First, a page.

This article seeks to be insightful, but the point that it clumsily tries to make (that certain people escape justice because of a melanin shield) is so obvious that I can only respond with “Duh. D’ya think?”
What a surprise that a genre of music that describes women as “bitches and hoes”, features scantily clad buxom/big bottomed women hanging off men in all videos, and whose central ethic is a hatred of “cops” and law might attract the sort of man who may treat women disrespectfully or worse. Again, “d’ya think?”

Christopher Barclay
Christopher Barclay
7 days ago
Reply to  Chris Milburn

Claudine Gay, Ketanji Brown Jackson and Meghan Markle are not the sort of black woman that wants a career in hip hop. Money talks and it also hires lawyers.

Aphrodite Rises
Aphrodite Rises
9 days ago

The general ‘laws’ criminal gangs of any race, colour or nationality tend to enforce are essentially the same. Below is a list of what are considered the most serious violations:
Turned informant. Ratting on your fellow members is an almost dead cert guarantee of a retaliatory punishment, with death a likely outcome
Consorted with an enemy. This covers a wide spectrum from being friends with an opposing gang member through to collaborating with them against the gang.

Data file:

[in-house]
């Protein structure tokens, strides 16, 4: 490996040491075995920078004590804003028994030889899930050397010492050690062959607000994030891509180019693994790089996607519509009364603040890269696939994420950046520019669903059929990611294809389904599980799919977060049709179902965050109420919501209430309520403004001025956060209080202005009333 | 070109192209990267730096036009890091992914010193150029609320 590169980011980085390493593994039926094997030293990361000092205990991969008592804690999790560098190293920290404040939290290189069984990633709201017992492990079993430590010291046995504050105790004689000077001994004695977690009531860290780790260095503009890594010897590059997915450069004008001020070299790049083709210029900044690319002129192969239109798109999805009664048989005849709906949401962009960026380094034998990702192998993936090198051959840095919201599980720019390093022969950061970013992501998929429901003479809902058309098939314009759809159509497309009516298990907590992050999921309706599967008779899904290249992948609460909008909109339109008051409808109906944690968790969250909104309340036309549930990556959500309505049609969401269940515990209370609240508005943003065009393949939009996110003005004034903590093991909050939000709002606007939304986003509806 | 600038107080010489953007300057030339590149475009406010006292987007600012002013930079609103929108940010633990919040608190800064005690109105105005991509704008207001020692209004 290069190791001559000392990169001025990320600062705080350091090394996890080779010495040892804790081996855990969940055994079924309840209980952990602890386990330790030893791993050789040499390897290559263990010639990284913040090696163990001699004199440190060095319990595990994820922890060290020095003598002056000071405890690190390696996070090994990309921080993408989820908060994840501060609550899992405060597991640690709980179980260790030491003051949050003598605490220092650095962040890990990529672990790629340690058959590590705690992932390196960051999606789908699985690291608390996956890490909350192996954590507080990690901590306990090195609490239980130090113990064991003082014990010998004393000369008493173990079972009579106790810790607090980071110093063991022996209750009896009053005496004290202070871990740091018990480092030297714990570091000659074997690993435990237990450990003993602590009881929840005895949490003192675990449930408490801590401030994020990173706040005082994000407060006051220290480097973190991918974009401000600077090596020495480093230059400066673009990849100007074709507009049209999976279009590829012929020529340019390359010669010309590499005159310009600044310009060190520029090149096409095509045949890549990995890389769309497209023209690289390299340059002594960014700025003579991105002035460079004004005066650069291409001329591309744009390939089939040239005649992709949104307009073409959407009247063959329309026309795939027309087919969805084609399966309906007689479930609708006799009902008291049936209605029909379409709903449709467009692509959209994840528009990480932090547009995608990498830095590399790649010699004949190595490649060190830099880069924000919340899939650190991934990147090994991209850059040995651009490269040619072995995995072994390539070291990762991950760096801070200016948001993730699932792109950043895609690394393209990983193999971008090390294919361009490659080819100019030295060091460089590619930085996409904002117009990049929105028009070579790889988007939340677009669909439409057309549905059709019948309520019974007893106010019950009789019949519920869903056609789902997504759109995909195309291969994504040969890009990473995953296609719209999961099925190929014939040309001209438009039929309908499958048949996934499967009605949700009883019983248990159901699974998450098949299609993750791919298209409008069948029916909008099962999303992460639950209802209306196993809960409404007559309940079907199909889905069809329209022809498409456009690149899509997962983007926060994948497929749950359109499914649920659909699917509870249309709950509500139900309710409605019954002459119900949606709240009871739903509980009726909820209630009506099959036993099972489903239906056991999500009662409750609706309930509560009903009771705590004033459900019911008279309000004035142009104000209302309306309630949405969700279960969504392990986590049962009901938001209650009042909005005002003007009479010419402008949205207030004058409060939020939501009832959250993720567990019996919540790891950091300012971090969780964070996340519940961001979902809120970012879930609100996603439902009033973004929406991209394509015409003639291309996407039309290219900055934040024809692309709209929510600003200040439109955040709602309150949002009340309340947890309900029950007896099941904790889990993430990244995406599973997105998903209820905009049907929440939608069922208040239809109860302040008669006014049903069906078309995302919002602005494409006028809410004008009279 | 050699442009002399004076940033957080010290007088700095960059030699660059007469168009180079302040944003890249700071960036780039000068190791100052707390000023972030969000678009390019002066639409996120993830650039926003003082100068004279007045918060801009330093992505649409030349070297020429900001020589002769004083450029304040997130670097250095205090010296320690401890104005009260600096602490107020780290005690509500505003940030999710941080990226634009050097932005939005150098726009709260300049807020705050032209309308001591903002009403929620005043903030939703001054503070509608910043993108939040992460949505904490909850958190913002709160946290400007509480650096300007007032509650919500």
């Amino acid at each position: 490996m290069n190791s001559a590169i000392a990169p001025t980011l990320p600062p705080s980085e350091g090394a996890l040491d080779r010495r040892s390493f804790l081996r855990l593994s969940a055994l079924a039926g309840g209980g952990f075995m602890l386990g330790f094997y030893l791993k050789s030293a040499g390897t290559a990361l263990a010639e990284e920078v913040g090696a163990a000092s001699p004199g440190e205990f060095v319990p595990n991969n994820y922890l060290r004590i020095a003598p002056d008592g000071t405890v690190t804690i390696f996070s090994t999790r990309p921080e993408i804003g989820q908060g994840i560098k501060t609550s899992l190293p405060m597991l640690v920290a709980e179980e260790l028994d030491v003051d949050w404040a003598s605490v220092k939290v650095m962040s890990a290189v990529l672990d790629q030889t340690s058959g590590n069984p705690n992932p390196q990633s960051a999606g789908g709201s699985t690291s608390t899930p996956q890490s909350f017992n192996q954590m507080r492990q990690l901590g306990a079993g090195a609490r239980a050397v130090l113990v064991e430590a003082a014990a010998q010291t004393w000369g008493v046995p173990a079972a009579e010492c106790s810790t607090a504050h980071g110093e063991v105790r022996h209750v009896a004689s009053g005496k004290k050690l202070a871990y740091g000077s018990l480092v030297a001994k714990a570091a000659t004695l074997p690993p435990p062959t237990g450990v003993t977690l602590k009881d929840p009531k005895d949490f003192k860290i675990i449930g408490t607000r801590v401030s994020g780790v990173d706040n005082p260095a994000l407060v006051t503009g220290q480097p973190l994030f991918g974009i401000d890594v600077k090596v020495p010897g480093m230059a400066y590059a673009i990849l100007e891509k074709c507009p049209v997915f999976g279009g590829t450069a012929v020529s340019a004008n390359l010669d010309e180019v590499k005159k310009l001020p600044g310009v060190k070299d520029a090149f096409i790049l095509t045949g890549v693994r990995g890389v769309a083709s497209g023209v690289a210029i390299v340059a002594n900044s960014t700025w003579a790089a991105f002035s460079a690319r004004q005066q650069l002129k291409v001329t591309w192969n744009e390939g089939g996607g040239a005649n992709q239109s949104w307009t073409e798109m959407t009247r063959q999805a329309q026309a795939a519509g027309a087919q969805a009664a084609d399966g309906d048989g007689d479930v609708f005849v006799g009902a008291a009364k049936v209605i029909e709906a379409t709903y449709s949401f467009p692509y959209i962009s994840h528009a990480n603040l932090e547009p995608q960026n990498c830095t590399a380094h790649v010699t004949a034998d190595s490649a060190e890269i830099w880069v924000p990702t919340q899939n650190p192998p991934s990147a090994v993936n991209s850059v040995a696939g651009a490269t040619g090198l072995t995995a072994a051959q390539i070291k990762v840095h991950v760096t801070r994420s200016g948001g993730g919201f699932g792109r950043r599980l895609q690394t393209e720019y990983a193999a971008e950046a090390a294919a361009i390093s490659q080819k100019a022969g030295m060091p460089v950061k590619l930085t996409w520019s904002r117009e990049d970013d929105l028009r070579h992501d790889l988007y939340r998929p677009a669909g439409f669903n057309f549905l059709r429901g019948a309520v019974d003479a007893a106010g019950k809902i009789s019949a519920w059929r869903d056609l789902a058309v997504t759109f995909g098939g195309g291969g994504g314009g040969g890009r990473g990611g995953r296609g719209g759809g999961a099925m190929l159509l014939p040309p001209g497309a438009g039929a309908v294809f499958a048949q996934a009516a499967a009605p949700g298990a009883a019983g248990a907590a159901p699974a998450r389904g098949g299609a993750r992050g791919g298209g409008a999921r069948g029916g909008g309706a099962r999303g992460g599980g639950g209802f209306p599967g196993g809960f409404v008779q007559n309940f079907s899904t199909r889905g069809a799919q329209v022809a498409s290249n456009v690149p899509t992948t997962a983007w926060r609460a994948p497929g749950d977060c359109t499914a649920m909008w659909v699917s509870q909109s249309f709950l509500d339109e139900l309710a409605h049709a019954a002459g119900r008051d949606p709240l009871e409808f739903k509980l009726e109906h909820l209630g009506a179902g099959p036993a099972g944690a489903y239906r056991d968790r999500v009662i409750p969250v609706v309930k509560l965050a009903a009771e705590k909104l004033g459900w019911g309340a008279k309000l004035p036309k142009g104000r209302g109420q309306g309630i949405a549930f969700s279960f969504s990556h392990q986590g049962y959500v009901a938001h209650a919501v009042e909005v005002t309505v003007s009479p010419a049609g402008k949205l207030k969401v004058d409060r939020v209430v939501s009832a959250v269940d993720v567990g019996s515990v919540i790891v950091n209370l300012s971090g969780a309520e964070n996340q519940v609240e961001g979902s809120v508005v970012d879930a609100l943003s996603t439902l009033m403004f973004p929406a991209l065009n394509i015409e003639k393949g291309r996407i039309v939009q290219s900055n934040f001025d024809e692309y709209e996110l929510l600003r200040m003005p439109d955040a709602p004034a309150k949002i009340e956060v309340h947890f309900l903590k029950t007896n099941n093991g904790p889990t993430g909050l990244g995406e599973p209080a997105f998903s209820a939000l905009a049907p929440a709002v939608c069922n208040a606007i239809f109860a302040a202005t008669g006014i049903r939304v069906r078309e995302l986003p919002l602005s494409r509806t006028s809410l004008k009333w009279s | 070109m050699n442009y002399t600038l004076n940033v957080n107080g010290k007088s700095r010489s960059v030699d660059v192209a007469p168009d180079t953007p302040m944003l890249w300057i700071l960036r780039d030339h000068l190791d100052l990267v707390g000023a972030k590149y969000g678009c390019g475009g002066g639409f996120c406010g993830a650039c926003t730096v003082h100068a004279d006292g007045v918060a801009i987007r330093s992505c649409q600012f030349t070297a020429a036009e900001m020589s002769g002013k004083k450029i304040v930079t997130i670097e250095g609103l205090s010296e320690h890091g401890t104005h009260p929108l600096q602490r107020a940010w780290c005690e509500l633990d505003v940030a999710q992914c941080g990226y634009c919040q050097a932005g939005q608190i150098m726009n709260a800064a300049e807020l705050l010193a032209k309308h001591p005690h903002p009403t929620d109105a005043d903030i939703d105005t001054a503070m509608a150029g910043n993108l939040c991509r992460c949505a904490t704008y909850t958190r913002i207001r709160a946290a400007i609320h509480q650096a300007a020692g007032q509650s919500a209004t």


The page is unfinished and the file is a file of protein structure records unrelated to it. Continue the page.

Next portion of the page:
Failed to follow orders. Gangs demand discipline and/or competence. Failing to do what is asked is to invite punishment
Indiscretion. Running your mouth and being too open can lead to a beating.
Embarassed the gang / violated code of conduct. If your behaviour embarrasses the gang (backed down, broke a rule, turn out to be gay etc), punishment often follows.
To make an example. Sometimes you were the wrong person in the wrong place at the wrong time. Gang leader wants to make an example of someone and you’re it.
Violation of criminal codes of conduct are generally punished extremely severely. Reporting members to the police is probably the worst violation in the eyes of gang members.

LA rapper CMAC who constantly claims 55th Street Crips in his music and interviews. A video recently surfaced of him in his younger days dissing the Neighbourhood Crips (of which 55th Street is a part). Despite putting 55th Street on the map, tattooing said group and the killing of their enemies all over his face, his fellow Crips gave him a DP (Disciplinary Punishment) – in other words, a massive beat down.

Last edited 9 days ago by Aphrodite Rises